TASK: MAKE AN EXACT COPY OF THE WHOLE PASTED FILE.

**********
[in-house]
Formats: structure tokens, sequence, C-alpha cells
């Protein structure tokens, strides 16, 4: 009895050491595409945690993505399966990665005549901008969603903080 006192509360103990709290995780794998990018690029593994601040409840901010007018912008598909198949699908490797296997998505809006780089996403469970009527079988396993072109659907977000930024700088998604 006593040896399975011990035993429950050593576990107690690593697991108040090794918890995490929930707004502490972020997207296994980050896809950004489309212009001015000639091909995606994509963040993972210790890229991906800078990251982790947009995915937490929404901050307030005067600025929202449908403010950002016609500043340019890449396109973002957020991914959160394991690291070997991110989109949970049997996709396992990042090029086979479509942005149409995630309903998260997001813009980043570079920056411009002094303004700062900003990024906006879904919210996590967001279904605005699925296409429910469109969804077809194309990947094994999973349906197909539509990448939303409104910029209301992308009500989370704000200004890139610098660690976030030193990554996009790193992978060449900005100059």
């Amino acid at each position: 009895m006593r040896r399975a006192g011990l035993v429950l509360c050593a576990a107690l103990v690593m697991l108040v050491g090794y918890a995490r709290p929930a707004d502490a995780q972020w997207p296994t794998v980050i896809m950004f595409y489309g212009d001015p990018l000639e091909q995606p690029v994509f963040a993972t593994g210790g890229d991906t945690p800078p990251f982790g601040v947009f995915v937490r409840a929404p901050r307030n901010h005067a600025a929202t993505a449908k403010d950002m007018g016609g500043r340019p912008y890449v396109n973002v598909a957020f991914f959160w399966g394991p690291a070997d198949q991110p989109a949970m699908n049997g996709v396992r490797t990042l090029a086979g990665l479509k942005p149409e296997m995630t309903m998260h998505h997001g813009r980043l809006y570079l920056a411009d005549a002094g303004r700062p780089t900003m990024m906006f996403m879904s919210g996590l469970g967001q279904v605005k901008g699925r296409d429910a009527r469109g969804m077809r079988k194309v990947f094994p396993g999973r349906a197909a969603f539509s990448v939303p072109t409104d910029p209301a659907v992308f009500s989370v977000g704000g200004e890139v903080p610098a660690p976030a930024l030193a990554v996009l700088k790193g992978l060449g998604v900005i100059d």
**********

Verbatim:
[in-house]
Formats: structure tokens, sequence, C-alpha cells
């Protein structure tokens, strides 16, 4: 009895050491595409945690993505399966990665005549901008969603903080 006192509360103990709290995780794998990018690029593994601040409840901010007018912008598909198949699908490797296997998505809006780089996403469970009527079988396993072109659907977000930024700088998604 006593040896399975011990035993429950050593576990107690690593697991108040090794918890995490929930707004502490972020997207296994980050896809950004489309212009001015000639091909995606994509963040993972210790890229991906800078990251982790947009995915937490929404901050307030005067600025929202449908403010950002016609500043340019890449396109973002957020991914959160394991690291070997991110989109949970049997996709396992990042090029086979479509942005149409995630309903998260997001813009980043570079920056411009002094303004700062900003990024906006879904919210996590967001279904605005699925296409429910469109969804077809194309990947094994999973349906197909539509990448939303409104910029209301992308009500989370704000200004890139610098660690976030030193990554996009790193992978060449900005100059």
């Amino acid at each position: 009895m006593r040896r399975a006192g011990l035993v429950l509360c050593a576990a107690l103990v690593m697991l108040v050491g090794y918890a995490r709290p929930a707004d502490a995780q972020w997207p296994t794998v980050i896809m950004f595409y489309g212009d001015p990018l000639e091909q995606p690029v994509f963040a993972t593994g210790g890229d991906t945690p800078p990251f982790g601040v947009f995915v937490r409840a929404p901050r307030n901010h005067a600025a929202t993505a449908k403010d950002m007018g016609g500043r340019p912008y890449v396109n973002v598909a957020f991914f959160w399966g394991p690291a070997d198949q991110p989109a949970m699908n049997g996709v396992r490797t990042l090029a086979g990665l479509k942005p149409e296997m995630t309903m998260h998505h997001g813009r980043l809006y570079l920056a411009d005549a002094g303004r700062p780089t900003m990024m906006f996403m879904s919210g996590l469970g967001q279904v605005k901008g699925r296409d429910a009527r469109g969804m077809r079988k194309v990947f094994p396993g999973r349906a197909a969603f539509s990448v939303p072109t409104d910029p209301a659907v992308f009500s989370v977000g704000g200004e890139v903080p610098a660690p976030a930024l030193a990554v996009l700088k790193g992978l060449g998604v900005i100059d």